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Schools give anti-bullying program high marks

| Thursday, Oct. 3, 2002

Emily Zern believes Baldwin-Whitehall's J.E. Harrison Middle School is a better place, thanks to an anti-bullying program.

"Now students know, if you are getting bullied, you can go talk to people," the eighth-grader said. "They do that, and it gets stopped quicker."

Baldwin-Whitehall is one of many local school districts that have implemented anti-bullying programs in recent years after studies showed the perpetrators of major school violence incidents — including the Columbine High School shooters in Littleton, Colo. — were victims of bullying.

Harrison had its own scare in spring 2000, when a student brought a loaded, 12-gauge shotgun to the school.

"This was a good student who just had been picked on, and he essentially felt like this was the only way he could solve this problem, so we felt we had to deal with this," said Mike Sears, Harrison vice principal.

The following fall, Baldwin-Whitehall introduced a districtwide anti-bullying program based on the research and teachings of Norwegian scholar Dan Olweus, considered by many to be the world's leading authority on bullying problems in schools.

Olweus has been researching the subject since 1970. But, according to Jim Bozigar, safe schools coordinator with the Allegheny Intermediate Unit, "it wasn't until the 1990s that school districts became concerned about it."

School officials say it is too early to generate objective evaluations of how effective their anti-bullying programs are but anecdotal evidence suggests the efforts are paying off.

Donna Milanovich, Baldwin-Whitehall assistant superintendent, said no statistical assessment has been done to evaluate the program's effectiveness, but it is clear that the level of awareness of bullying's impact has increased dramatically.

"We know by the number of children and adults reporting problems," she said. "It's been very positive for us."

Bozigar said anti-bullying efforts offer benefits beyond preventing school violence. "You see an improvement in attendance and academic performance, and you see a decrease in vandalism," he said.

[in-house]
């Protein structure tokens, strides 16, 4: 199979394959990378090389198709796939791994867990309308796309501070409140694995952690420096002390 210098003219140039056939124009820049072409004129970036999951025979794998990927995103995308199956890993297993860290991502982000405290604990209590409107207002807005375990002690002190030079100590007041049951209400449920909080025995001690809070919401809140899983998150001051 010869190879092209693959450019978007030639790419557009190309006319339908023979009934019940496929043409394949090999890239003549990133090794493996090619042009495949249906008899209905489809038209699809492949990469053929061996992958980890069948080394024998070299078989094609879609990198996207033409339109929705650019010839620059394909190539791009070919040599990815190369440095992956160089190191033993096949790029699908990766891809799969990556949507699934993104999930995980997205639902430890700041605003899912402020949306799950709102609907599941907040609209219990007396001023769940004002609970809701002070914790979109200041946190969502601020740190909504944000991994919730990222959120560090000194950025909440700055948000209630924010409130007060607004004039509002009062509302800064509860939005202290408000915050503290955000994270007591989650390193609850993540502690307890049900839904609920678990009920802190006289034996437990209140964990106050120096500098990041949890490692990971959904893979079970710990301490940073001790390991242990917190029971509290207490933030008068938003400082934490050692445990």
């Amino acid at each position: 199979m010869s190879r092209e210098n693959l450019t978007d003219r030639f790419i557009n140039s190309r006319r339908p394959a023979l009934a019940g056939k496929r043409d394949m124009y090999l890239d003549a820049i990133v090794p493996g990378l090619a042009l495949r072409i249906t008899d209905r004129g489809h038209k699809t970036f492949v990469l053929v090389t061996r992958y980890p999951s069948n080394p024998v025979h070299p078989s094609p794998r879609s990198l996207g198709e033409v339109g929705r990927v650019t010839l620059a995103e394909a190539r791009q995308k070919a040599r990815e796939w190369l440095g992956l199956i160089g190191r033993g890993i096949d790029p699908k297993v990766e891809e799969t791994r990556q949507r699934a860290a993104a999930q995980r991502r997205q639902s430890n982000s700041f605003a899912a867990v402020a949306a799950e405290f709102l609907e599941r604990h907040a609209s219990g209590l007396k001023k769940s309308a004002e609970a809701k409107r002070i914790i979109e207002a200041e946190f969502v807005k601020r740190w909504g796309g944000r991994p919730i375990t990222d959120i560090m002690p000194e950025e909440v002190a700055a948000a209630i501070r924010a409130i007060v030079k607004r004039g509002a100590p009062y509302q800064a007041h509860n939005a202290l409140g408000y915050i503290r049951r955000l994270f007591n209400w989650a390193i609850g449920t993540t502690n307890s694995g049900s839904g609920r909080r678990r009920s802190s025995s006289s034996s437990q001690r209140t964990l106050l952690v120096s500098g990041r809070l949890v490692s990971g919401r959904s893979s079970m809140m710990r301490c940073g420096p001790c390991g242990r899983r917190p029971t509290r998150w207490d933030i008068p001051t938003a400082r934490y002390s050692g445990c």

Bozigar said six districts already work with the AIU on implementing the Olweus program, and a dozen more are adding it this year.

He said almost every district in Allegheny County has some kind of anti-bullying program.

The Olweus program includes training teachers and school personnel in how to deal with bullying and also involves working with parents, so children get a consistent anti-bullying message in school and at home.

Bozigar said research indicates teachers only witness about 5 percent of bullying, so it is vital for students — who witness much more — to do two things:

  • First, Bozigar said, students can voice their disapproval. "That robs the bully of their status," he said.

  • Second, students can report the activity to a responsible adult.

    Bozigar said Pennsylvania is the first state — through its Safe Schools program and grants — to promote bully prevention on a systematic basis.

    Bozigar said the Olweus program has been proved effective. "Dr. Olweus' research shows that within six months you usually reduce the bullying by 50 percent," he said. "These are research-based programs that, if you implement them, they are going to work."

    Pamela Riley, executive director of Students Against Violence Everywhere, a national organization involved in peer-to-peer safety efforts in schools, said the state's Safe Schools program shows Pennsylvania's government is serious about the issue.

    She said school shooting incidents have decreased drastically nationwide in the least few years — from 25 in 1998-99 to just three in the last school year — but anti-bullying programs nonetheless are increasingly prominent.

    "There's a recognition that school violence is more than school shootings," Riley said. "It's anything that jeopardizes the teaching and learning process."

    She said a recent Students Against Violence Everywhere survey indicates that eight of 10 teenagers said they would report bullying if they saw it happening.

    Riley said that attitude represents a marked change from when she was a high school principal in the early 1990s and "the code of silence among young people was very strong."

    "They're telling me, 'We're seeing what can happen to other schools, and we're willing to stand up,'" she said. "I think that's encouraging."

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